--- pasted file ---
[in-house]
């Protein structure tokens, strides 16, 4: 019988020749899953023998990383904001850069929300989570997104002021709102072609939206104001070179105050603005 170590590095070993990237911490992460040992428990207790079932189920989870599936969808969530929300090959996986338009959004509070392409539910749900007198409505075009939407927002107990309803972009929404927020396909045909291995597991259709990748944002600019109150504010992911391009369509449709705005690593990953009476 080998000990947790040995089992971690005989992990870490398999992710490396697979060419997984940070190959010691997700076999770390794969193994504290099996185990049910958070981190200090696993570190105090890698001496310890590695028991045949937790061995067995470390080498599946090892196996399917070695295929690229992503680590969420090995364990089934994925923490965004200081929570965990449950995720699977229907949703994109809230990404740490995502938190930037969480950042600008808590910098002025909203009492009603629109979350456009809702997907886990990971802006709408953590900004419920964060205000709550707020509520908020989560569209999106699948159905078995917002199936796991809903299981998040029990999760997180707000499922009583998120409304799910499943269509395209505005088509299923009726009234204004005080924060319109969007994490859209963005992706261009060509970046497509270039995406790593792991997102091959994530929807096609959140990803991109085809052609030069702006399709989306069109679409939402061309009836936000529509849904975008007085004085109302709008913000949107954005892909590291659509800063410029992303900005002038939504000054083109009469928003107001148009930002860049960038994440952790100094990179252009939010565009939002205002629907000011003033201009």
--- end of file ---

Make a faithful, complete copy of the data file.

[in-house]
């Protein structure tokens, strides 16, 4: 019988020749899953023998990383904001850069929300989570997104002021709102072609939206104001070179105050603005 170590590095070993990237911490992460040992428990207790079932189920989870599936969808969530929300090959996986338009959004509070392409539910749900007198409505075009939407927002107990309803972009929404927020396909045909291995597991259709990748944002600019109150504010992911391009369509449709705005690593990953009476 080998000990947790040995089992971690005989992990870490398999992710490396697979060419997984940070190959010691997700076999770390794969193994504290099996185990049910958070981190200090696993570190105090890698001496310890590695028991045949937790061995067995470390080498599946090892196996399917070695295929690229992503680590969420090995364990089934994925923490965004200081929570965990449950995720699977229907949703994109809230990404740490995502938190930037969480950042600008808590910098002025909203009492009603629109979350456009809702997907886990990971802006709408953590900004419920964060205000709550707020509520908020989560569209999106699948159905078995917002199936796991809903299981998040029990999760997180707000499922009583998120409304799910499943269509395209505005088509299923009726009234204004005080924060319109969007994490859209963005992706261009060509970046497509270039995406790593792991997102091959994530929807096609959140990803991109085809052609030069702006399709989306069109679409939402061309009836936000529509849904975008007085004085109302709008913000949107954005892909590291659509800063410029992303900005002038939504000054083109009469928003107001148009930002860049960038994440952790100094990179252009939010565009939002205002629907000011003033201009």